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Folk, fables and foibles the guidebook forgot to mention
  • Fergus Manor

15. Spot the makeover ...



So when you’re out and about, ignore the square steel boxes sitting on poles and girders (they’re the modern An Post version and much deprecated by purists who hanker after the original cast-iron styles) and see if you can collect a full set of monarchs as depicted on extant pre-1922 post-boxes ... the first three photos below


are all in Ennis.DRAFTJS_BLOCK_KEY:62u4s


No, the makeover I have in mind originated in the distant past and just required a lick of paint, Irish-green paint, of course.


In Ireland, as in the, then, mothership (Britain), the late 1850s heralded a revolution in the postal service with the advent of post-boxes and pillar-boxes, the latter being free-standing, pillar-like boxes, often circular, and the former generally fixed to or in another structure. ‘Post-box’, it seems, has evolved as the generic term.




This splendid and ingenious invention of a handy, on-the-street means of safely posting a letter may have been a postal revolution in mainland Britain and Ireland but, in European terms, this was not a new idea for such boxes were already an established part of the landscape in France, Russia and Poland.


Down the years, three British monarchs—Victoria, Edward VII, and George V—were the titular heads of the postal service and thus the crown and their insignia adorned all the red post-boxes in England, Scotland, Wales and, of course, Ireland. When Ireland achieved a measure of independence from Britain in 1922 one of the first acts of the new government was to paint all the red post-boxes green.


Actually that last sentence should read ‘back to green’. Confused?


Well, it’s simple really ... initially post-boxes throughout Britain were painted green (described as a ‘dark bronze green’), not red, and it was not until 1874 (midway through Victoria’s reign) that the process of repainting them in a bright, more conspicuous, red began. It took ten years to complete the makeover and by the mid-1880s every post-box in the kingdom (and that included Ireland at the time) boasted a bright coat of what became known as ‘pillar-box red’.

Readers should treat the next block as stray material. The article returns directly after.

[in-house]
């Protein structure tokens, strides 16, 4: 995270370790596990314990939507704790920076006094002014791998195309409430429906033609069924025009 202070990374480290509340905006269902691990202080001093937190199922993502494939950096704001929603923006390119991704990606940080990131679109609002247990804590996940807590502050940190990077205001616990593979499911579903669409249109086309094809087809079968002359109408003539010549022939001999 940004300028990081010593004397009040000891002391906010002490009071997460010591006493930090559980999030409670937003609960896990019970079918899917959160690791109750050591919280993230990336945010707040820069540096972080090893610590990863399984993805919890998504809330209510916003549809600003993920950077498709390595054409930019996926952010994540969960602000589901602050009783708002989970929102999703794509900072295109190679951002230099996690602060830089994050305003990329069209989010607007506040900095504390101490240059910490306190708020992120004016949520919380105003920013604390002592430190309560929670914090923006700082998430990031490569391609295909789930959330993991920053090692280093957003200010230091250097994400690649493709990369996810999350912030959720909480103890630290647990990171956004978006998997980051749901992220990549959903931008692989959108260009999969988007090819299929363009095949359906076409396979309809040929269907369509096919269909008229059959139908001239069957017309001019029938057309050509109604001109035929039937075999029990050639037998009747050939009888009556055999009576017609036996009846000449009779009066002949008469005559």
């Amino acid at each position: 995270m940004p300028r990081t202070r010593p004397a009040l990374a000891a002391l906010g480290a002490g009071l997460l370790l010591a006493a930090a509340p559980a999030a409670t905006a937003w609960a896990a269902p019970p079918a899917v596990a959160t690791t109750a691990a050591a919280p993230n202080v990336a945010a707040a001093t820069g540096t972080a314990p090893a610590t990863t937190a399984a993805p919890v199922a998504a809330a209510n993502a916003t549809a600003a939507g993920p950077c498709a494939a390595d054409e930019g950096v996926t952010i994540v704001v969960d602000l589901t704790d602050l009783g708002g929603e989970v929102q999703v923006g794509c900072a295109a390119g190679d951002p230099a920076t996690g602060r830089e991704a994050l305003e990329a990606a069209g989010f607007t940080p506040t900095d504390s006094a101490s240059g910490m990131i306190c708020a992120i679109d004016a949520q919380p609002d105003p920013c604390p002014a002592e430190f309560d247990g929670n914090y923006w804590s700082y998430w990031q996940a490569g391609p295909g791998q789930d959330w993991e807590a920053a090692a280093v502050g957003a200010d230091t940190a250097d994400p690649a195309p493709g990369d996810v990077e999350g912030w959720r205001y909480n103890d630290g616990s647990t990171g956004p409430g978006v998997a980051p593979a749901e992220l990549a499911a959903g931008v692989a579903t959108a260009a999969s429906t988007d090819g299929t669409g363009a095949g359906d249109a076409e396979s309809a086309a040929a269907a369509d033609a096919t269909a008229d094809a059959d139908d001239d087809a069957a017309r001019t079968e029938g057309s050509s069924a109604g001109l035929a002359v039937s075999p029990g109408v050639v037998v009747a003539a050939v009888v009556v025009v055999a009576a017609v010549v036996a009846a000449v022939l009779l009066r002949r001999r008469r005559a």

d girders (they’re the modern An Post version and much deprecated by purists who hanker after the original cast-iron styles) and see if you can collect a full set of monarchs as depicted on extant pre-1922 post-boxes ... the first three photos below are all in Ennis.DRAFTJS_BLOCK_KEY:61g39DRAFTJS_BLOCK_KEY:61g39DRAFTJS_BLOCK_KEY:61g39


And so it was that an independent Ireland repainted them green, a brighter, more Irish green than the green from the earlier Victorian era. Obviously a quick coat of paint was more economical than replacement or grinding off the crown and other lettering.


For the Easter Rising centenary celebrations in 2016 some post-boxes underwent another, albeit temporary, makeover when those close to the Post Office (the iconic GPO building and epicentre of the 1916 Rising) in Dublin’s O’Connell Street were repainted red (as they would have been in 1916) to authenticate the various events to mark the centenary.


At the same time in some parts of Belfast, and in celebration of these same centenary events, a number of post-boxes were painted green. Unlike the repainting in Dublin, this was an unofficial gesture and was more symbolic than historically inaccurate.


In Ennis and other parts of County Clare there remain many post-boxes that still bear the crown and insignia of British monarchs, those who reigned up to 1922—Victoria (1837-1901), Edward VII (1901-1910) and George V (1910-1936). All such post-boxes—free-standing, wall inserts and those fixed to pillars and posts—will have had at least two coats of paint: red, then green. The oldest Victorian ones—those that pre-date the 1874-1884 colour makeover—will, of course, have had at least three coats: dark green, pillar-box red and bright green.


So when you’re out and about, ignore the square steel boxes sitting on poles and girders (they’re the modern AnPost version and much deprecated by purists who hanker after the original cast-iron styles) and see if you can collect a full set of monarchs as depicted on extant pre-1922 post-boxes ... the first three photos below are all in Ennis.




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